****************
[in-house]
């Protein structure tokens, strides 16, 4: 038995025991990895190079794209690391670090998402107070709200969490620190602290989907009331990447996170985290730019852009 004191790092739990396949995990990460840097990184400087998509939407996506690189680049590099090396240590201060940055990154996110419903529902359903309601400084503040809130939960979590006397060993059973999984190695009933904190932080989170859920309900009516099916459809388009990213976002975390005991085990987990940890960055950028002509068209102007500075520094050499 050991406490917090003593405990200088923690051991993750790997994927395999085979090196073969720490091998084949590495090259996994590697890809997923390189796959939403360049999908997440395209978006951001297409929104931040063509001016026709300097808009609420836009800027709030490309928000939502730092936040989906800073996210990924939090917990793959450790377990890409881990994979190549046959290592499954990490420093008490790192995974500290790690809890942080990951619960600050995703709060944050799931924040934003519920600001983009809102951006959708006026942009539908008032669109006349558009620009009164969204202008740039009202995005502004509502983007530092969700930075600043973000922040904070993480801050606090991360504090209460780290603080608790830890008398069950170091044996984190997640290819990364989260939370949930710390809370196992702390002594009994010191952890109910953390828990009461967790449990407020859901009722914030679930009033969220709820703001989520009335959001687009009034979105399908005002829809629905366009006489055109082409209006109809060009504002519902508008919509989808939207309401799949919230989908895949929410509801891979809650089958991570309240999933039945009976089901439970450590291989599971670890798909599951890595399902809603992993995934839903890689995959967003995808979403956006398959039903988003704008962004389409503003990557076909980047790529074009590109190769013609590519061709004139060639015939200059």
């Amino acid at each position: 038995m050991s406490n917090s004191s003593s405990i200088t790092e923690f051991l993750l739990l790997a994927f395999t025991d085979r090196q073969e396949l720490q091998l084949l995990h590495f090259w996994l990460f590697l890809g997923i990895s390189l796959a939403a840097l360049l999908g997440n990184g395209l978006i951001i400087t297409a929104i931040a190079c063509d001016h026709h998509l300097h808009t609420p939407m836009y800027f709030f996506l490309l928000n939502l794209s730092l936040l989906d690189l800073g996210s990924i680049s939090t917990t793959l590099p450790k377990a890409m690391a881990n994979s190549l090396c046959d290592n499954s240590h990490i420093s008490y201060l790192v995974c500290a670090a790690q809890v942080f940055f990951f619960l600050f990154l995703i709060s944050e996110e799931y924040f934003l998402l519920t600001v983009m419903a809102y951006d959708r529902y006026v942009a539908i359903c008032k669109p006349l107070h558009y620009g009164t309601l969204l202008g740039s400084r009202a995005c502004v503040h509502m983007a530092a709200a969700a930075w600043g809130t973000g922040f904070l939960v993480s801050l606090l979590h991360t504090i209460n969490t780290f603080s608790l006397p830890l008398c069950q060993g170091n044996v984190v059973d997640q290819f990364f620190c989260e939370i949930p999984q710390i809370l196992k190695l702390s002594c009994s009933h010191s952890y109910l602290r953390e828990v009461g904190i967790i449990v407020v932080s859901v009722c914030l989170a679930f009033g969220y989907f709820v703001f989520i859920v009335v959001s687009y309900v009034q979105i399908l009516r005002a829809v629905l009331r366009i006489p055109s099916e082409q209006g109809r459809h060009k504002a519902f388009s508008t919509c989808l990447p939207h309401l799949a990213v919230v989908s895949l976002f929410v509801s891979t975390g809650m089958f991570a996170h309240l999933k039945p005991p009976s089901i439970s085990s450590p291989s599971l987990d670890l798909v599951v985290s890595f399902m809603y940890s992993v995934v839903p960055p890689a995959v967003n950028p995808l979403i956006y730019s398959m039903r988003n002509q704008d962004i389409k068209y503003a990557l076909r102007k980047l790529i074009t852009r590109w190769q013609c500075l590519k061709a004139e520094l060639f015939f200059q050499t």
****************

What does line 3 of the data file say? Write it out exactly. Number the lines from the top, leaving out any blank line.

């Amino acid at each position: 038995m050991s406490n917090s004191s003593s405990i200088t790092e923690f051991l993750l739990l790997a994927f395999t025991d085979r090196q073969e396949l720490q091998l084949l995990h590495f090259w996994l990460f590697l890809g997923i990895s390189l796959a939403a840097l360049l999908g997440n990184g395209l978006i951001i400087t297409a929104i931040a190079c063509d001016h026709h998509l300097h808009t609420p939407m836009y800027f709030f996506l490309l928000n939502l794209s730092l936040l989906d690189l800073g996210s990924i680049s939090t917990t793959l590099p450790k377990a890409m690391a881990n994979s190549l090396c046959d290592n499954s240590h990490i420093s008490y201060l790192v995974c500290a670090a790690q809890v942080f940055f990951f619960l600050f990154l995703i709060s944050e996110e799931y924040f934003l998402l519920t600001v983009m419903a809102y951006d959708r529902y006026v942009a539908i359903c008032k669109p006349l107070h558009y620009g009164t309601l969204l202008g740039s400084r009202a995005c502004v503040h509502m983007a530092a709200a969700a930075w600043g809130t973000g922040f904070l939960v993480s801050l606090l979590h991360t504090i209460n969490t780290f603080s608790l006397p830890l008398c069950q060993g170091n044996v984190v059973d997640q290819f990364f620190c989260e939370i949930p999984q710390i809370l196992k190695l702390s002594c009994s009933h010191s952890y109910l602290r953390e828990v009461g904190i967790i449990v407020v932080s859901v009722c914030l989170a679930f009033g969220y989907f709820v703001f989520i859920v009335v959001s687009y309900v009034q979105i399908l009516r005002a829809v629905l009331r366009i006489p055109s099916e082409q209006g109809r459809h060009k504002a519902f388009s508008t919509c989808l990447p939207h309401l799949a990213v919230v989908s895949l976002f929410v509801s891979t975390g809650m089958f991570a996170h309240l999933k039945p005991p009976s089901i439970s085990s450590p291989s599971l987990d670890l798909v599951v985290s890595f399902m809603y940890s992993v995934v839903p960055p890689a995959v967003n950028p995808l979403i956006y730019s398959m039903r988003n002509q704008d962004i389409k068209y503003a990557l076909r102007k980047l790529i074009t852009r590109w190769q013609c500075l590519k061709a004139e520094l060639f015939f200059q050499t």